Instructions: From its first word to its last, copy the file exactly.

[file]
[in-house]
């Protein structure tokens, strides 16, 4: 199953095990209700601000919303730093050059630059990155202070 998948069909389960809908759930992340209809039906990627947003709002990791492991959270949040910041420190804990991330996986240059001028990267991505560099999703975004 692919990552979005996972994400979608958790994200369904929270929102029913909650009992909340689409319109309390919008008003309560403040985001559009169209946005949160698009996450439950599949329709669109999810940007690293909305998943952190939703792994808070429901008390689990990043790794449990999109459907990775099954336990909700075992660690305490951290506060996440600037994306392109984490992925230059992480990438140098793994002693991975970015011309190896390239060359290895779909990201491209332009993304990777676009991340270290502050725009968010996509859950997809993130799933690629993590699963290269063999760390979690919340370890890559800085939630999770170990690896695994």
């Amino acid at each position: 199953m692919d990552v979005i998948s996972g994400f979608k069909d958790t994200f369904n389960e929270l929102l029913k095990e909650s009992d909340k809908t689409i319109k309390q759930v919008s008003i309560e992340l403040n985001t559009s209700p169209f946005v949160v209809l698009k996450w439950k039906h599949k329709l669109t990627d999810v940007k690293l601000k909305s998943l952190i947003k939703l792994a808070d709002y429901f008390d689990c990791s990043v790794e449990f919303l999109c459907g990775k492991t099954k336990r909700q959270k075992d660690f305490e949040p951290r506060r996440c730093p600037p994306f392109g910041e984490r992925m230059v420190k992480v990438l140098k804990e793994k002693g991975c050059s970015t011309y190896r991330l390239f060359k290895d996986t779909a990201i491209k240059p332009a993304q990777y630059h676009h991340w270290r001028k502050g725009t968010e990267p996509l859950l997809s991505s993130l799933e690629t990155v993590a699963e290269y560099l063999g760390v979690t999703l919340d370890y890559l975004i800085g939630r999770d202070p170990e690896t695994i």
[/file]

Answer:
[in-house]
């Protein structure tokens, strides 16, 4: 199953095990209700601000919303730093050059630059990155202070 998948069909389960809908759930992340209809039906990627947003709002990791492991959270949040910041420190804990991330996986240059001028990267991505560099999703975004 692919990552979005996972994400979608958790994200369904929270929102029913909650009992909340689409319109309390919008008003309560403040985001559009169209946005949160698009996450439950599949329709669109999810940007690293909305998943952190939703792994808070429901008390689990990043790794449990999109459907990775099954336990909700075992660690305490951290506060996440600037994306392109984490992925230059992480990438140098793994002693991975970015011309190896390239060359290895779909990201491209332009993304990777676009991340270290502050725009968010996509859950997809993130799933690629993590699963290269063999760390979690919340370890890559800085939630999770170990690896695994």
């Amino acid at each position: 199953m692919d990552v979005i998948s996972g994400f979608k069909d958790t994200f369904n389960e929270l929102l029913k095990e909650s009992d909340k809908t689409i319109k309390q759930v919008s008003i309560e992340l403040n985001t559009s209700p169209f946005v949160v209809l698009k996450w439950k039906h599949k329709l669109t990627d999810v940007k690293l601000k909305s998943l952190i947003k939703l792994a808070d709002y429901f008390d689990c990791s990043v790794e449990f919303l999109c459907g990775k492991t099954k336990r909700q959270k075992d660690f305490e949040p951290r506060r996440c730093p600037p994306f392109g910041e984490r992925m230059v420190k992480v990438l140098k804990e793994k002693g991975c050059s970015t011309y190896r991330l390239f060359k290895d996986t779909a990201i491209k240059p332009a993304q990777y630059h676009h991340w270290r001028k502050g725009t968010e990267p996509l859950l997809s991505s993130l799933e690629t990155v993590a699963e290269y560099l063999g760390v979690t999703l919340d370890y890559l975004i800085g939630r999770d202070p170990e690896t695994i």